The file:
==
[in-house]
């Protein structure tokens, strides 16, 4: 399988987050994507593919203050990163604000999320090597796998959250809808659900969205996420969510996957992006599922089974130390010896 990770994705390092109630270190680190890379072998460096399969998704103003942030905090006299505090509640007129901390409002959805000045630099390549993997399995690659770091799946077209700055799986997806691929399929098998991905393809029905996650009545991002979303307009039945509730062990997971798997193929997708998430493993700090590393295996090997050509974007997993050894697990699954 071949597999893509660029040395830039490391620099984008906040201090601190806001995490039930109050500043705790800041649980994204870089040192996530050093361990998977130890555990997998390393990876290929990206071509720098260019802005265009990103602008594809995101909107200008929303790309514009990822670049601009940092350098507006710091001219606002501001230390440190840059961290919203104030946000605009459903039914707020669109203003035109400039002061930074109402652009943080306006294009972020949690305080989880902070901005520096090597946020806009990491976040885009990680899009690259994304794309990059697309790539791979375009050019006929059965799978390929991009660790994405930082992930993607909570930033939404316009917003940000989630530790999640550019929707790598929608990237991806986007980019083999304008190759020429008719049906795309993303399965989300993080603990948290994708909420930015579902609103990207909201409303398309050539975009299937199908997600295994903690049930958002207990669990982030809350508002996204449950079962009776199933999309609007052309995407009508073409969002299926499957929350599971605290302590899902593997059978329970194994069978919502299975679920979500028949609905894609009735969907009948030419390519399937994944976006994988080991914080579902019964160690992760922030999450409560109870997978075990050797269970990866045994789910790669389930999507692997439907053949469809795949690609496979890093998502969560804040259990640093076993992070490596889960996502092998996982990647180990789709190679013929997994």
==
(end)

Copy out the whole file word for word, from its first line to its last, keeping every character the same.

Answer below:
[in-house]
């Protein structure tokens, strides 16, 4: 399988987050994507593919203050990163604000999320090597796998959250809808659900969205996420969510996957992006599922089974130390010896 990770994705390092109630270190680190890379072998460096399969998704103003942030905090006299505090509640007129901390409002959805000045630099390549993997399995690659770091799946077209700055799986997806691929399929098998991905393809029905996650009545991002979303307009039945509730062990997971798997193929997708998430493993700090590393295996090997050509974007997993050894697990699954 071949597999893509660029040395830039490391620099984008906040201090601190806001995490039930109050500043705790800041649980994204870089040192996530050093361990998977130890555990997998390393990876290929990206071509720098260019802005265009990103602008594809995101909107200008929303790309514009990822670049601009940092350098507006710091001219606002501001230390440190840059961290919203104030946000605009459903039914707020669109203003035109400039002061930074109402652009943080306006294009972020949690305080989880902070901005520096090597946020806009990491976040885009990680899009690259994304794309990059697309790539791979375009050019006929059965799978390929991009660790994405930082992930993607909570930033939404316009917003940000989630530790999640550019929707790598929608990237991806986007980019083999304008190759020429008719049906795309993303399965989300993080603990948290994708909420930015579902609103990207909201409303398309050539975009299937199908997600295994903690049930958002207990669990982030809350508002996204449950079962009776199933999309609007052309995407009508073409969002299926499957929350599971605290302590899902593997059978329970194994069978919502299975679920979500028949609905894609009735969907009948030419390519399937994944976006994988080991914080579902019964160690992760922030999450409560109870997978075990050797269970990866045994789910790669389930999507692997439907053949469809795949690609496979890093998502969560804040259990640093076993992070490596889960996502092998996982990647180990789709190679013929997994």